Innovation in Action at Texas State
Sandy Pantlik | September 25, 2018
As Texas State continues to make progress on the path to reach national research university status, its research and degree programs – as well as its position in the Texas Innovation Corridor – are seen as drivers of innovation and creativity. The Texas Innovation Corridor, which stretches along I-35 from Austin to San Antonio, is home to rapid growth in industry, technology, research, and economic opportunity. Texas State’s research and academic programs, as well as its faculty and student start-ups, are a catalyst for the transformation of the region.
Below are highlights from some of the initiatives moving Texas State University ahead in the areas of science, technology, commercialization and innovation.
Translational Health Research Initiative
Texas State and its partners are applying research findings to address critical medical needs through the Translational Health Research Initiative. Currently, 225 faculty are engaged in health research and more than 80 degree programs include health-related instruction and research opportunities. The initiative has garnered considerable support from major federal sponsors, such as the National Institutes of Health and the National Science Foundation. Innovative research is underway, including projects that explore behavioral interventions for children with autism and the impact of nutrition on breast cancer survivors.
Entrepreneurial Boot Camps
Students in Texas State’s Materials Science, Engineering, and Commercialization (MSEC) Ph.D. program and computer science Ph.D. program complete two entrepreneurship boot camps where they learn how to start their own business. The MSEC Ph.D. program combines STEM research and entrepreneurship education to ensure students have the skills to make their innovative idea commercially viable. The programs have a successful track record: since 2014 they have launched five Ph.D. student-led companies that invented groundbreaking products.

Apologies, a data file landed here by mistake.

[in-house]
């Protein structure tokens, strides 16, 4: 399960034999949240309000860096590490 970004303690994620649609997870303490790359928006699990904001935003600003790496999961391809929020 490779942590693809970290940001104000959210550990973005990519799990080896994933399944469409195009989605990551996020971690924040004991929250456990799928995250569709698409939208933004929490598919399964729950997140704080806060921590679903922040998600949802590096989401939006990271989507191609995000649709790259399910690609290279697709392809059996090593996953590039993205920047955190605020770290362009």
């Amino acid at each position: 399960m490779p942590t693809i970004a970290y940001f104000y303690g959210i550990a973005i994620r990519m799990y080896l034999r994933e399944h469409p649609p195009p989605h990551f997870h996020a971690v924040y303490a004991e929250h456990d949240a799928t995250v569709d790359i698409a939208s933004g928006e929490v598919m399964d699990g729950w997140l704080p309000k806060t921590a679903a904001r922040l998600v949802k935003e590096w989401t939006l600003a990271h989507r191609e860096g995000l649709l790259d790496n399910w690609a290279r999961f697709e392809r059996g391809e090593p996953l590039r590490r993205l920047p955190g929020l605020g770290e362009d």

Smart Civil Engineering and Infrastructure
The profession of civil engineering is rapidly changing. Smart technologies and sensors enable engineers to monitor infrastructure conditions. This produces data that can enhance the safety, value, and durability of our roadways, buildings and bridges. To address the impact of new technology in the workforce, next fall Texas State will launch a bachelor’s in civil engineering--pending final approval from the Texas Higher Education Coordinating Board and the Southern Association of Colleges and Schools Commission on Colleges-- that will be the first in Texas with a holistic emphasis on technology-enhanced infrastructure. Students will work with monitoring sensors, advanced communication systems, predictive analytics tools, and infrastructure management technologies.
In 2012, the university attained Emerging Research University status in the state of Texas, and in 2016 the Carnegie Foundation for the Advancement of Teaching reclassified Texas State University under “Doctoral Universities: Higher Research Activity,” the second-highest designation for research institutions in the country under Carnegie’s respected classification system. In spring 2018, the Chronicle of Higher Education listed Texas State among the top 50 public institutions with the highest research and development spending on the humanities.
Texas State’s Science, Technology and Advanced Research (STAR) Park, three miles from the San Marcos campus, is a catalyst for research and commercialization activity. Since 2014, companies located in STAR Park have created more than 60 jobs and raised more than $32 million through equity and strategic alliance investments. Read more.
This fall, Texas State opened Ingram Hall, which houses the university’s College of Science and Engineering. Made possible by the generosity of Bruce and Gloria Ingram, the building is the largest, most ambitious academic construction project in Texas State history. With more than 166,000 square feet on five floors, Ingram Hall fills a full-square block and features advanced classroom and laboratory space, including a renewable energy research lab with solar panels and wind turbines.
Army Futures Command
The U.S. Army selected Austin as the location for its new Futures Command headquarters for numerous reasons, with available technical talent and its position within the Texas Innovation Corridor among the most important. Texas State partnered with other agencies and organizations through the Greater Austin Chamber of Commerce and its consortium of higher education institutions to showcase the region’s research and development, computer science and engineering strength. Texas State is engaged in research with major implications for military operations including high-impact polymers for ballistics protection, shape memory and self-healing systems. Read more.